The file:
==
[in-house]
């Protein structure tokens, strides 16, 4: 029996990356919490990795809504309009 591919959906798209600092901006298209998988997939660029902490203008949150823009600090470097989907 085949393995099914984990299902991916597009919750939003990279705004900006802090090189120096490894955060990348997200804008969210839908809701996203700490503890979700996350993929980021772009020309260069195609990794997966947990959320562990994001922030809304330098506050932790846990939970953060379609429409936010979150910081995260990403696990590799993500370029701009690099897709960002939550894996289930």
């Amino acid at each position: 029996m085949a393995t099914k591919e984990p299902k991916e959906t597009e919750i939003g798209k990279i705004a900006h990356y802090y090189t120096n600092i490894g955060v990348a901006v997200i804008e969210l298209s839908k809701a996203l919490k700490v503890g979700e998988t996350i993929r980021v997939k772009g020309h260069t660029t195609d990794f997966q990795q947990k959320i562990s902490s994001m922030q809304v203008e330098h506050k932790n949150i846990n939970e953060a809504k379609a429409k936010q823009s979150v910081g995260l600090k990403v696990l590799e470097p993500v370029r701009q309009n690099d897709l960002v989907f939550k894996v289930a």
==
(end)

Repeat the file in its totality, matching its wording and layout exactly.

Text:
[in-house]
């Protein structure tokens, strides 16, 4: 029996990356919490990795809504309009 591919959906798209600092901006298209998988997939660029902490203008949150823009600090470097989907 085949393995099914984990299902991916597009919750939003990279705004900006802090090189120096490894955060990348997200804008969210839908809701996203700490503890979700996350993929980021772009020309260069195609990794997966947990959320562990994001922030809304330098506050932790846990939970953060379609429409936010979150910081995260990403696990590799993500370029701009690099897709960002939550894996289930």
């Amino acid at each position: 029996m085949a393995t099914k591919e984990p299902k991916e959906t597009e919750i939003g798209k990279i705004a900006h990356y802090y090189t120096n600092i490894g955060v990348a901006v997200i804008e969210l298209s839908k809701a996203l919490k700490v503890g979700e998988t996350i993929r980021v997939k772009g020309h260069t660029t195609d990794f997966q990795q947990k959320i562990s902490s994001m922030q809304v203008e330098h506050k932790n949150i846990n939970e953060a809504k379609a429409k936010q823009s979150v910081g995260l600090k990403v696990l590799e470097p993500v370029r701009q309009n690099d897709l960002v989907f939550k894996v289930a």